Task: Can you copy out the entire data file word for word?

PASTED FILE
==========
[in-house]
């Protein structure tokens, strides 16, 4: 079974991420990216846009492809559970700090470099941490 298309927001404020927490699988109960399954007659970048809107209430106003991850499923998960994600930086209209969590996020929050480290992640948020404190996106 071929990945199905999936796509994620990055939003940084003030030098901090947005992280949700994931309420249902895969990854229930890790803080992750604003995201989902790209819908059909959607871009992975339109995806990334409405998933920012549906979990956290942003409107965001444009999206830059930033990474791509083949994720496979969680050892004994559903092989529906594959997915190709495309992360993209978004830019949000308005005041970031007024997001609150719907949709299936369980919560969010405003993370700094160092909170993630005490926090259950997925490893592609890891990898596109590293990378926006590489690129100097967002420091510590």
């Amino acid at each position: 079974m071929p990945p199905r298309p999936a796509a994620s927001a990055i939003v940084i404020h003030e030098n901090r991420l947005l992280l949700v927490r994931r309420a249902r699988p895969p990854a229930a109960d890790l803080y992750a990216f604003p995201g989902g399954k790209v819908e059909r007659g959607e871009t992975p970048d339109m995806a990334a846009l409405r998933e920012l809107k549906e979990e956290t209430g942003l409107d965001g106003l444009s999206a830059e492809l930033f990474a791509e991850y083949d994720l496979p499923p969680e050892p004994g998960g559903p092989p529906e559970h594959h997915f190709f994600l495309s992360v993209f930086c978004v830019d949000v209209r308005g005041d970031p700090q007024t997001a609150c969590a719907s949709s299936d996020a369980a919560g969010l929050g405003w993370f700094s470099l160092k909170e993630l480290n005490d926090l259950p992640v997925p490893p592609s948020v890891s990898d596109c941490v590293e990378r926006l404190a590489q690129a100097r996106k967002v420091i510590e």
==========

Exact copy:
[in-house]
């Protein structure tokens, strides 16, 4: 079974991420990216846009492809559970700090470099941490 298309927001404020927490699988109960399954007659970048809107209430106003991850499923998960994600930086209209969590996020929050480290992640948020404190996106 071929990945199905999936796509994620990055939003940084003030030098901090947005992280949700994931309420249902895969990854229930890790803080992750604003995201989902790209819908059909959607871009992975339109995806990334409405998933920012549906979990956290942003409107965001444009999206830059930033990474791509083949994720496979969680050892004994559903092989529906594959997915190709495309992360993209978004830019949000308005005041970031007024997001609150719907949709299936369980919560969010405003993370700094160092909170993630005490926090259950997925490893592609890891990898596109590293990378926006590489690129100097967002420091510590």
């Amino acid at each position: 079974m071929p990945p199905r298309p999936a796509a994620s927001a990055i939003v940084i404020h003030e030098n901090r991420l947005l992280l949700v927490r994931r309420a249902r699988p895969p990854a229930a109960d890790l803080y992750a990216f604003p995201g989902g399954k790209v819908e059909r007659g959607e871009t992975p970048d339109m995806a990334a846009l409405r998933e920012l809107k549906e979990e956290t209430g942003l409107d965001g106003l444009s999206a830059e492809l930033f990474a791509e991850y083949d994720l496979p499923p969680e050892p004994g998960g559903p092989p529906e559970h594959h997915f190709f994600l495309s992360v993209f930086c978004v830019d949000v209209r308005g005041d970031p700090q007024t997001a609150c969590a719907s949709s299936d996020a369980a919560g969010l929050g405003w993370f700094s470099l160092k909170e993630l480290n005490d926090l259950p992640v997925p490893p592609s948020v890891s990898d596109c941490v590293e990378r926006l404190a590489q690129a100097r996106k967002v420091i510590e």